Archaeological investigations at the Dog Child Site (FbNp-24) : an evaluation of Mummy Cave subsistence patterns
Pletz, Jody Raelene
The Dog Child site is a multi-component archaeological site located within Wanuskewin Heritage Park, approximately three kilometres from the City of Saskatoon, Saskatchewan. The site was excavated from 2004 to 2009 during the summer field season with help from the University of Saskatchewan Department of Archaeology and Anthropology field school and the Saskatchewan Archaeological Society field school. A Master of Arts thesis dealing with the first three years of excavation entitled The Dog Child Site (FbNp-24): A 5500 Year Multicomponent Site on the Northern Plains was completed by Cyr (2006). A focus on the 2007 to 2009 field seasons has been undertaken in this thesis. Artifacts including projectile points and pottery recovered from the site as well as radiocarbon dates confirm the presence of six occupation levels. Five different projectile point series or complexes are associated with the six occupation levels including: Plains Side-Notched, Prairie Side-Notched, McKean series, Oxbow complex, and Mummy Cave series (Gowen). The Mummy Cave series at the site encompasses two of the occupation levels identified. Due to the rich Gowen cultural level at the site the opportunity to study this cultural occupation in more detail became the focus of the second research program. The Hypsithermal is a period of increased complexity and debate on the Plains. This thesis focuses on the 7500 to 4500 years B.P. time frame during which Mummy Cave series cultural occupations are present. The archaeological remains recovered from the Gowen occupation at the Dog Child site suggest the utilization of a broader subsistence base rather than a sole focus on utilizing and consuming bison. Comparison of other sites from this time period indicates that the Dog Child site may be unique in the number of specimens and taxa represented by the excavated faunal assemblage. From this analysis a wealth of new archaeological data including insight into Hypsithermal subsistence patterns and paleoenvironmental studies can be observed.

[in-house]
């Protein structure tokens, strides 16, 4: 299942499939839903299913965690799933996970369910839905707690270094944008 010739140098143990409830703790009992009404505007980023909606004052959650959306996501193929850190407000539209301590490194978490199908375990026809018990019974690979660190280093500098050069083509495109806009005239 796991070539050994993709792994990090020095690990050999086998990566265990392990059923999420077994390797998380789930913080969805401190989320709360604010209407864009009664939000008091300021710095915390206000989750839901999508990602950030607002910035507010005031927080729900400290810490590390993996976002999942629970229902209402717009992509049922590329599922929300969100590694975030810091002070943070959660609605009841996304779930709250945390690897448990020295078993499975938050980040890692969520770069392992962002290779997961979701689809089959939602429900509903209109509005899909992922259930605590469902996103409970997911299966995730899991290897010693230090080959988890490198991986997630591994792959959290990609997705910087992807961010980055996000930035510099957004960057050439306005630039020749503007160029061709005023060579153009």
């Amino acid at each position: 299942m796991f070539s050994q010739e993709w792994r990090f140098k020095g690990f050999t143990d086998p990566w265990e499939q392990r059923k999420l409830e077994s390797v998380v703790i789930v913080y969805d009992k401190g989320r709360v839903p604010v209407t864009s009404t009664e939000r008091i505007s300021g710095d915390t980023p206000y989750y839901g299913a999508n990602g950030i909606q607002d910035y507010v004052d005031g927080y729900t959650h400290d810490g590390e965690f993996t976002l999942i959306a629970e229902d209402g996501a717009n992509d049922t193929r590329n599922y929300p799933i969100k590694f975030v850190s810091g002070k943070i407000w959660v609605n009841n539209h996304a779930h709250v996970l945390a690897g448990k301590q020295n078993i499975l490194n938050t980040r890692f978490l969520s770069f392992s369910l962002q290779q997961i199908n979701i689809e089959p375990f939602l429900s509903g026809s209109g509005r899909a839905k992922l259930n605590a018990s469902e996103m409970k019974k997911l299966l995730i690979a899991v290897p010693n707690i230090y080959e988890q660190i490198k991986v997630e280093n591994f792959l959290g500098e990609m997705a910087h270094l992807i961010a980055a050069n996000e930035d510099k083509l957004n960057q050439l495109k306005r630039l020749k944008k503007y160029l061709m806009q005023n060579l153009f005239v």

DegreeMaster of Arts (M.A.)
CommitteeRobertson, Elizabeth; Kennedy, Margaret; Renaut, Robin
Copyright DateDecember 2010
Mummy Cave subsistence patterns
Dog Child site